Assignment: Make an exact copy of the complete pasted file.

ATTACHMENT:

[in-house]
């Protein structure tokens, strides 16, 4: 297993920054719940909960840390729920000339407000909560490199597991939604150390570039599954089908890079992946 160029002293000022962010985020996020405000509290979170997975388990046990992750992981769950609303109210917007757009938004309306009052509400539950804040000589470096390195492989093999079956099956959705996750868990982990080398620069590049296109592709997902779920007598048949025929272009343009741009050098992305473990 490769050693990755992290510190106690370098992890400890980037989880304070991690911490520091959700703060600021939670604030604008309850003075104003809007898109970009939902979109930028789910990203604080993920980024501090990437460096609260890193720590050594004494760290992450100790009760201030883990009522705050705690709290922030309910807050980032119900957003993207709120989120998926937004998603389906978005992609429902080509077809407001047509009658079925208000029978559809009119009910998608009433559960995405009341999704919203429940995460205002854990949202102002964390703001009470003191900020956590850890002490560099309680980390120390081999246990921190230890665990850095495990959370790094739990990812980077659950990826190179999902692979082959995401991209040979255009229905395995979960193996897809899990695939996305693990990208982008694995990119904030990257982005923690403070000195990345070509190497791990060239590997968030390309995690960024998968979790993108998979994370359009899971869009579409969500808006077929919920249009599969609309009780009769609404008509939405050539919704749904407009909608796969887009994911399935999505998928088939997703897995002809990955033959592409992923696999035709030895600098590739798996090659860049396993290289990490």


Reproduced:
[in-house]
């Protein structure tokens, strides 16, 4: 297993920054719940909960840390729920000339407000909560490199597991939604150390570039599954089908890079992946 160029002293000022962010985020996020405000509290979170997975388990046990992750992981769950609303109210917007757009938004309306009052509400539950804040000589470096390195492989093999079956099956959705996750868990982990080398620069590049296109592709997902779920007598048949025929272009343009741009050098992305473990 490769050693990755992290510190106690370098992890400890980037989880304070991690911490520091959700703060600021939670604030604008309850003075104003809007898109970009939902979109930028789910990203604080993920980024501090990437460096609260890193720590050594004494760290992450100790009760201030883990009522705050705690709290922030309910807050980032119900957003993207709120989120998926937004998603389906978005992609429902080509077809407001047509009658079925208000029978559809009119009910998608009433559960995405009341999704919203429940995460205002854990949202102002964390703001009470003191900020956590850890002490560099309680980390120390081999246990921190230890665990850095495990959370790094739990990812980077659950990826190179999902692979082959995401991209040979255009229905395995979960193996897809899990695939996305693990990208982008694995990119904030990257982005923690403070000195990345070509190497791990060239590997968030390309995690960024998968979790993108998979994370359009899971869009579409969500808006077929919920249009599969609309009780009769609404008509939405050539919704749904407009909608796969887009994911399935999505998928088939997703897995002809990955033959592409992923696999035709030895600098590739798996090659860049396993290289990490």